Category Archives: Reviews – Other Media

League Rules

Justice League
Actors: Ben Affleck, Henry Cavill, Gal Gadot, Ezra Miller, Jason Momoa, Ray Fisher, Amy Adams, Jeremy Irons, Diane Lane, Connie Neilsen, Joe Morton, J.K. Simmons, Billy Crudup & Amber Heard
Director: Zack Snyder
Writers: Snyder, Chris Terrio & Joss Whedon
Studio: Warner Bros.
Rating: PG

Yes, I saw it, and it filled me with joy.

Almost every element of the new DC cinematic universe (save for the Suicide Squad) turns up in this movie, and as I saw name after name of A-list actors in the opening credits, I wondered how all of these characters and a story that could link them all could fit coherently and comfortably in a two-hour movie. But they did, they do. People who haven’t cared for director Zack Snyder’s earlier movies in the DC franchise should be pleased with what they find here; this boasts the fun they sought. And for those who did enjoy Man of Steel and Batman Vs. Superman, Justice League builds on those foundations well, acknowledging them and evolving from them to offer something brighter.

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It’s the End of the World As We Know It

Thor: Ragnarok
Actors: Chris Hemsworth, Tom Hiddleston, Cate Blanchett, Jeff Goldblum, Idris Elba, Karl Urban, Tessa Thompson, Benedict Cumberbatch, Mark Ruffalo & Anthony Hopkins
Director: Taika Waititi
Writers: Eric Pearson and Craig Kyle & Christopher Yost
Studio: Marvel Studios
Rating: PG

It was clear early on from promotional efforts that Thor: Ragnarok was going to be a much different beast than the previous two Thor movies, and that was a wise approach on the part of Marvel Studios, since those earlier Thor flicks, while successful, weren’t among its most popular offerings and often felt a bit stiff. Well, Ragnarok ain’t stiff, that’s for sure, but I’d have to say the studio overcompensated. This is a buddy slapstick comedy dressed up with super-hero elements, and it’s quite a bit of fun. Part of that fun stems from great performances from actors just joining the Marvel cinematic universe for this project. Other aspects of the fun, though, flow from better known players in the silver-screen continuity acting out of character for brief moments. It’s funny, for sure, but ultimately, I left the theatre feeling as though this installment in the Marvel cinema brand was a bit… inconsequential. Don’t get me wrong, it’s worth seeing on the big screen, but it shouldn’t be topping anyone’s list of favorite Marvel movies.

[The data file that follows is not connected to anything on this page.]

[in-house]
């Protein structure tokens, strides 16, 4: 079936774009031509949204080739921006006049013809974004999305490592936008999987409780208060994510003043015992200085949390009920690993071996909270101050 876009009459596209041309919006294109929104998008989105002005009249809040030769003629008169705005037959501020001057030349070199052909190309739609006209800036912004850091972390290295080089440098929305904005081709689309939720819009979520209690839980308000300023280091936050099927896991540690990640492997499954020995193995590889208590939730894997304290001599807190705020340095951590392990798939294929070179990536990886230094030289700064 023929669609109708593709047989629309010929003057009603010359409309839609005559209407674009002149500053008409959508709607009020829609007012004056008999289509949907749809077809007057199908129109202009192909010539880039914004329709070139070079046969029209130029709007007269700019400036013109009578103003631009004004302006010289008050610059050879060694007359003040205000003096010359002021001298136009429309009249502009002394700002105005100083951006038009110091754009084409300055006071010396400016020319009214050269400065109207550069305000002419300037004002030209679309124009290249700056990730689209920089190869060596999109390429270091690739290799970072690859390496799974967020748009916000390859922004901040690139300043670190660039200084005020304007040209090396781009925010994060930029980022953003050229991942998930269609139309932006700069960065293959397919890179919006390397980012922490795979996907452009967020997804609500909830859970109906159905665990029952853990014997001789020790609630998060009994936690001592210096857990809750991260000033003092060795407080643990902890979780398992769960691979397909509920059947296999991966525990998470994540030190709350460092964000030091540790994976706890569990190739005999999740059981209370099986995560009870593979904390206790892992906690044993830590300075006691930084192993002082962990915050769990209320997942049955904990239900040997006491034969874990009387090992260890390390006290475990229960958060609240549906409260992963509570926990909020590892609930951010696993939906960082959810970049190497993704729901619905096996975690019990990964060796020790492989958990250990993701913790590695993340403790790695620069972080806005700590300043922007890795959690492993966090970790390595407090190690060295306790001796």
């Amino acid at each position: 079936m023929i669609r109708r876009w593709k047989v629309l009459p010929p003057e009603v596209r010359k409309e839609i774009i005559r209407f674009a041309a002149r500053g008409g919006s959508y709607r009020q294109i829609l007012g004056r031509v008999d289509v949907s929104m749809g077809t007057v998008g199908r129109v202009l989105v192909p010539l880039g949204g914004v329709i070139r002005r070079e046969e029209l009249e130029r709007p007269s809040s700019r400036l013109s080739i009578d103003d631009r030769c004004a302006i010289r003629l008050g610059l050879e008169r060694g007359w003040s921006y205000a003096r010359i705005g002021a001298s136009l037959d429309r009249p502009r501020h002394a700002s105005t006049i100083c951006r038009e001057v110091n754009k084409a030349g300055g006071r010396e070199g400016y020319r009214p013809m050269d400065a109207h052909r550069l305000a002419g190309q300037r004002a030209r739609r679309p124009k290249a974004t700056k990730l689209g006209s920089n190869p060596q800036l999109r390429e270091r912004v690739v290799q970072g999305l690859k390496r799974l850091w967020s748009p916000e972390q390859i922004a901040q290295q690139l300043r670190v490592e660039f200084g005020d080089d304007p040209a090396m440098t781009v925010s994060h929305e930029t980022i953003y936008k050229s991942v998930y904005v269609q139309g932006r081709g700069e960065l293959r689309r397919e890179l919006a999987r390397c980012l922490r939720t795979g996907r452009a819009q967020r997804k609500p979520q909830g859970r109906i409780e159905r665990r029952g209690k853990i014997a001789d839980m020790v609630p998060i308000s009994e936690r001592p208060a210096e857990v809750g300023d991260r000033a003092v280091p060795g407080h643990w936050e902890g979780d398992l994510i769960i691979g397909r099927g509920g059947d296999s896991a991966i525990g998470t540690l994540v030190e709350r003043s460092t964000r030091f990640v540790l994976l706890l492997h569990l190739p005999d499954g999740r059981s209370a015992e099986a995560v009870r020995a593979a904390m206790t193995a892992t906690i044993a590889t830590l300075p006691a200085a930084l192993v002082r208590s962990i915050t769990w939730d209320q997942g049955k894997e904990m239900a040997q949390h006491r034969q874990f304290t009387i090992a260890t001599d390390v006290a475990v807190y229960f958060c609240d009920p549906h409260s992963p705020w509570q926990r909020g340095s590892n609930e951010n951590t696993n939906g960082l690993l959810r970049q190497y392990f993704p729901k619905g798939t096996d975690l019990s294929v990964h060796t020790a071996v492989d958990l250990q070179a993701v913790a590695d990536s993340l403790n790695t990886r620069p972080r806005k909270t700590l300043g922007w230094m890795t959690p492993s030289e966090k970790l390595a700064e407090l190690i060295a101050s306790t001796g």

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Assault on the Senses

Batman: Assault on Arkham direct-to-video animated movie
Writer: Heath Corson
Voice actors: Kevin Conroy, Neal McDonough, Hynden Walch, Troy Baker, CCH Pounder, John DiMaggio, Jennifer Hale, Giancarlo Esposito, Greg Ellis & Nolan North
Directors: Jay Oliva & Ethan Spaulding
Producer: Warner Bros. Animation/Warner Premiere Home Video
Rating: PG-13